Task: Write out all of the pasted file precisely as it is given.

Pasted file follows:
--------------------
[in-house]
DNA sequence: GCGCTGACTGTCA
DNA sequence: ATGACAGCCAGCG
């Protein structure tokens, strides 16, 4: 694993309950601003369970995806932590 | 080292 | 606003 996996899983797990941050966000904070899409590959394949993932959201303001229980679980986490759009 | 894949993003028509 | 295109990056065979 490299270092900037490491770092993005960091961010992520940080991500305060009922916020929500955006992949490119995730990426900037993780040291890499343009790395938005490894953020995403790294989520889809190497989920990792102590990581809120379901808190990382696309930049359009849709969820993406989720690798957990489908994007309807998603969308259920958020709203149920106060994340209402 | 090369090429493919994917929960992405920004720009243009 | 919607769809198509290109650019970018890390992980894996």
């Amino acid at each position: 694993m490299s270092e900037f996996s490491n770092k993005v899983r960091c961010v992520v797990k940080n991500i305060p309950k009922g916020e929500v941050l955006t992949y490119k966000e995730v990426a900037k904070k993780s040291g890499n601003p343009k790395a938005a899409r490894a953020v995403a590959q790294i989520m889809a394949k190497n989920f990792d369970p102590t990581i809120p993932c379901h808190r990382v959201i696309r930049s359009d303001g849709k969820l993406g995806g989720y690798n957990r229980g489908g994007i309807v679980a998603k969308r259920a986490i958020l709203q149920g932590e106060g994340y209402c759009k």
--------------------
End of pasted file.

[in-house]
DNA sequence: GCGCTGACTGTCA
DNA sequence: ATGACAGCCAGCG
């Protein structure tokens, strides 16, 4: 694993309950601003369970995806932590 | 080292 | 606003 996996899983797990941050966000904070899409590959394949993932959201303001229980679980986490759009 | 894949993003028509 | 295109990056065979 490299270092900037490491770092993005960091961010992520940080991500305060009922916020929500955006992949490119995730990426900037993780040291890499343009790395938005490894953020995403790294989520889809190497989920990792102590990581809120379901808190990382696309930049359009849709969820993406989720690798957990489908994007309807998603969308259920958020709203149920106060994340209402 | 090369090429493919994917929960992405920004720009243009 | 919607769809198509290109650019970018890390992980894996």
């Amino acid at each position: 694993m490299s270092e900037f996996s490491n770092k993005v899983r960091c961010v992520v797990k940080n991500i305060p309950k009922g916020e929500v941050l955006t992949y490119k966000e995730v990426a900037k904070k993780s040291g890499n601003p343009k790395a938005a899409r490894a953020v995403a590959q790294i989520m889809a394949k190497n989920f990792d369970p102590t990581i809120p993932c379901h808190r990382v959201i696309r930049s359009d303001g849709k969820l993406g995806g989720y690798n957990r229980g489908g994007i309807v679980a998603k969308r259920a986490i958020l709203q149920g932590e106060g994340y209402c759009k």